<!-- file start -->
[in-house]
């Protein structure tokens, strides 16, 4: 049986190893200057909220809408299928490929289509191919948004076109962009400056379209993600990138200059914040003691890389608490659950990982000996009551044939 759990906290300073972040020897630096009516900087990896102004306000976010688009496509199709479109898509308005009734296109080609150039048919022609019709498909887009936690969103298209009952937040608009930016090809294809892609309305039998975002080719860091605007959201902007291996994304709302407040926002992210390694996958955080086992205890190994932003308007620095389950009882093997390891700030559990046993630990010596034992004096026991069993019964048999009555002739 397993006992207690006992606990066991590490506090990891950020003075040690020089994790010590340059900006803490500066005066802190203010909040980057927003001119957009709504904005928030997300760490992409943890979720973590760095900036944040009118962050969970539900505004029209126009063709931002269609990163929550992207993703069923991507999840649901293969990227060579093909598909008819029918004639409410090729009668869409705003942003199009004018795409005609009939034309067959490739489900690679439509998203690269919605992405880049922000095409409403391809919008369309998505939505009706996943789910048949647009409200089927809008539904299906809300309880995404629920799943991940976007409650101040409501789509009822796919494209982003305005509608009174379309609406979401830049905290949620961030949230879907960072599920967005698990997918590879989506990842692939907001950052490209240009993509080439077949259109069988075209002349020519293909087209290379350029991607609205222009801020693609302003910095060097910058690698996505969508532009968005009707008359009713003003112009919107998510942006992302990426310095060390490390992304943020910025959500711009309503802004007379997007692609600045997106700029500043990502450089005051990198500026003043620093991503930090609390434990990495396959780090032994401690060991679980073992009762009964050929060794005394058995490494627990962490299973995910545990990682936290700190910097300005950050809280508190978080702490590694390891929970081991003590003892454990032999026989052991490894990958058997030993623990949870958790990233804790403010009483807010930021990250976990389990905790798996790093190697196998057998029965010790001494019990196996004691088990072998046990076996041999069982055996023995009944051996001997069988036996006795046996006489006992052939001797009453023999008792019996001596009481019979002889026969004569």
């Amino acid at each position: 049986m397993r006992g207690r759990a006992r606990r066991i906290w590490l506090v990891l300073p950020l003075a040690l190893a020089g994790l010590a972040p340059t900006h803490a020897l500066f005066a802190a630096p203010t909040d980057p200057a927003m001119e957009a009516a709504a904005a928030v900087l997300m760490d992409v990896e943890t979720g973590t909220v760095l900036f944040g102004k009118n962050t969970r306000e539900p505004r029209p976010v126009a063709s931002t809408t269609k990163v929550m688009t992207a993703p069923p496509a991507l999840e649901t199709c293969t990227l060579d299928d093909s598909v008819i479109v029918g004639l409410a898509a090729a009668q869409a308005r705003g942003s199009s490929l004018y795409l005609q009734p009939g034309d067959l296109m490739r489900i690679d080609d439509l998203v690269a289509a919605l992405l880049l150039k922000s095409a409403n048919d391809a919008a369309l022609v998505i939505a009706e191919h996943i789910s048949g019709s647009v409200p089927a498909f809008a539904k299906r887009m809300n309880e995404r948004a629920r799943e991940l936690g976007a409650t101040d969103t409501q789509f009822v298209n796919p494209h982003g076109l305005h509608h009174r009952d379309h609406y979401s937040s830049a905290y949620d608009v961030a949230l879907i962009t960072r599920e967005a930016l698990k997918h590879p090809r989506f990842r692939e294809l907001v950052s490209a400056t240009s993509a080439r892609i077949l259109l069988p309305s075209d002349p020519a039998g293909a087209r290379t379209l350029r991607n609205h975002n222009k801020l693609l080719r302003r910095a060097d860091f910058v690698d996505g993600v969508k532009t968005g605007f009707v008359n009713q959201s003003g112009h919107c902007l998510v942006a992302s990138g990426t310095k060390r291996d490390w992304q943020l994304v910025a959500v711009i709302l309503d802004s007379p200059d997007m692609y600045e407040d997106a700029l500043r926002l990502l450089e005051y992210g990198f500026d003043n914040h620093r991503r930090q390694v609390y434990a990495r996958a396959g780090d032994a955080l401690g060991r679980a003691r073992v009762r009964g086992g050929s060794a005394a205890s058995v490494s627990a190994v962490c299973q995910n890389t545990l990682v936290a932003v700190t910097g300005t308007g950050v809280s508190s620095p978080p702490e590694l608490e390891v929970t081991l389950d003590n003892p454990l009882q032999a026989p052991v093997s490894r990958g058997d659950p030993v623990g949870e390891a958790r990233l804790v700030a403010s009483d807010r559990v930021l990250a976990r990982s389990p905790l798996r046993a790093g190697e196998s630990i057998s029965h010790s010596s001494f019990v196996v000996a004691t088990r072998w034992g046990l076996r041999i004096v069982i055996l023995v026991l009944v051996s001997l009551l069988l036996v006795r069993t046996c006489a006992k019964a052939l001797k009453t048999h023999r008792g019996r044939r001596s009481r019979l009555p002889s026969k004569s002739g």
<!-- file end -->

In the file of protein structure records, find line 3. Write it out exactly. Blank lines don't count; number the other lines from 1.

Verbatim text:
């Amino acid at each position: 049986m397993r006992g207690r759990a006992r606990r066991i906290w590490l506090v990891l300073p950020l003075a040690l190893a020089g994790l010590a972040p340059t900006h803490a020897l500066f005066a802190a630096p203010t909040d980057p200057a927003m001119e957009a009516a709504a904005a928030v900087l997300m760490d992409v990896e943890t979720g973590t909220v760095l900036f944040g102004k009118n962050t969970r306000e539900p505004r029209p976010v126009a063709s931002t809408t269609k990163v929550m688009t992207a993703p069923p496509a991507l999840e649901t199709c293969t990227l060579d299928d093909s598909v008819i479109v029918g004639l409410a898509a090729a009668q869409a308005r705003g942003s199009s490929l004018y795409l005609q009734p009939g034309d067959l296109m490739r489900i690679d080609d439509l998203v690269a289509a919605l992405l880049l150039k922000s095409a409403n048919d391809a919008a369309l022609v998505i939505a009706e191919h996943i789910s048949g019709s647009v409200p089927a498909f809008a539904k299906r887009m809300n309880e995404r948004a629920r799943e991940l936690g976007a409650t101040d969103t409501q789509f009822v298209n796919p494209h982003g076109l305005h509608h009174r009952d379309h609406y979401s937040s830049a905290y949620d608009v961030a949230l879907i962009t960072r599920e967005a930016l698990k997918h590879p090809r989506f990842r692939e294809l907001v950052s490209a400056t240009s993509a080439r892609i077949l259109l069988p309305s075209d002349p020519a039998g293909a087209r290379t379209l350029r991607n609205h975002n222009k801020l693609l080719r302003r910095a060097d860091f910058v690698d996505g993600v969508k532009t968005g605007f009707v008359n009713q959201s003003g112009h919107c902007l998510v942006a992302s990138g990426t310095k060390r291996d490390w992304q943020l994304v910025a959500v711009i709302l309503d802004s007379p200059d997007m692609y600045e407040d997106a700029l500043r926002l990502l450089e005051y992210g990198f500026d003043n914040h620093r991503r930090q390694v609390y434990a990495r996958a396959g780090d032994a955080l401690g060991r679980a003691r073992v009762r009964g086992g050929s060794a005394a205890s058995v490494s627990a190994v962490c299973q995910n890389t545990l990682v936290a932003v700190t910097g300005t308007g950050v809280s508190s620095p978080p702490e590694l608490e390891v929970t081991l389950d003590n003892p454990l009882q032999a026989p052991v093997s490894r990958g058997d659950p030993v623990g949870e390891a958790r990233l804790v700030a403010s009483d807010r559990v930021l990250a976990r990982s389990p905790l798996r046993a790093g190697e196998s630990i057998s029965h010790s010596s001494f019990v196996v000996a004691t088990r072998w034992g046990l076996r041999i004096v069982i055996l023995v026991l009944v051996s001997l009551l069988l036996v006795r069993t046996c006489a006992k019964a052939l001797k009453t048999h023999r008792g019996r044939r001596s009481r019979l009555p002889s026969k004569s002739g």